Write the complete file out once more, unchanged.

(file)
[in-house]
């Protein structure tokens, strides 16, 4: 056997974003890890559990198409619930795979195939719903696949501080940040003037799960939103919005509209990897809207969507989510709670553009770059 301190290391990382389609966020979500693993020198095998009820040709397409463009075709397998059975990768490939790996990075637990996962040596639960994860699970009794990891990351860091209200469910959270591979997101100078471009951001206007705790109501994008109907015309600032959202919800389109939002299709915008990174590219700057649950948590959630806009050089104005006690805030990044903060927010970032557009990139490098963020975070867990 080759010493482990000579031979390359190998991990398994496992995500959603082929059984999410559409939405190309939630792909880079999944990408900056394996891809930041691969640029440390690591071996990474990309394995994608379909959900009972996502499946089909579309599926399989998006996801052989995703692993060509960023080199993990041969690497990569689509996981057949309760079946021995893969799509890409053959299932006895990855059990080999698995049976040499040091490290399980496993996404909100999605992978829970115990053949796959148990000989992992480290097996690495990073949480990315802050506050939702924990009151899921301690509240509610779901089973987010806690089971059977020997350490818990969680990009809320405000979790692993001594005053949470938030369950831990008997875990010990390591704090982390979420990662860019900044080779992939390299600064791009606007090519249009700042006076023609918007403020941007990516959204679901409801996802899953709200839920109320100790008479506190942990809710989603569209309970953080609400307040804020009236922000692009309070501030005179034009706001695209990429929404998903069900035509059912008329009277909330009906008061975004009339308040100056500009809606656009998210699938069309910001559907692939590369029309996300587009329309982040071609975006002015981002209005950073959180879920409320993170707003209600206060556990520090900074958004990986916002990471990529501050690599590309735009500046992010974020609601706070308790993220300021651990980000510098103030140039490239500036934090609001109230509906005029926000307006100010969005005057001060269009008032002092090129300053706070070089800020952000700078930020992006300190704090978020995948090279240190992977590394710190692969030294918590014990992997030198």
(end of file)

[in-house]
């Protein structure tokens, strides 16, 4: 056997974003890890559990198409619930795979195939719903696949501080940040003037799960939103919005509209990897809207969507989510709670553009770059 301190290391990382389609966020979500693993020198095998009820040709397409463009075709397998059975990768490939790996990075637990996962040596639960994860699970009794990891990351860091209200469910959270591979997101100078471009951001206007705790109501994008109907015309600032959202919800389109939002299709915008990174590219700057649950948590959630806009050089104005006690805030990044903060927010970032557009990139490098963020975070867990 080759010493482990000579031979390359190998991990398994496992995500959603082929059984999410559409939405190309939630792909880079999944990408900056394996891809930041691969640029440390690591071996990474990309394995994608379909959900009972996502499946089909579309599926399989998006996801052989995703692993060509960023080199993990041969690497990569689509996981057949309760079946021995893969799509890409053959299932006895990855059990080999698995049976040499040091490290399980496993996404909100999605992978829970115990053949796959148990000989992992480290097996690495990073949480990315802050506050939702924990009151899921301690509240509610779901089973987010806690089971059977020997350490818990969680990009809320405000979790692993001594005053949470938030369950831990008997875990010990390591704090982390979420990662860019900044080779992939390299600064791009606007090519249009700042006076023609918007403020941007990516959204679901409801996802899953709200839920109320100790008479506190942990809710989603569209309970953080609400307040804020009236922000692009309070501030005179034009706001695209990429929404998903069900035509059912008329009277909330009906008061975004009339308040100056500009809606656009998210699938069309910001559907692939590369029309996300587009329309982040071609975006002015981002209005950073959180879920409320993170707003209600206060556990520090900074958004990986916002990471990529501050690599590309735009500046992010974020609601706070308790993220300021651990980000510098103030140039490239500036934090609001109230509906005029926000307006100010969005005057001060269009008032002092090129300053706070070089800020952000700078930020992006300190704090978020995948090279240190992977590394710190692969030294918590014990992997030198």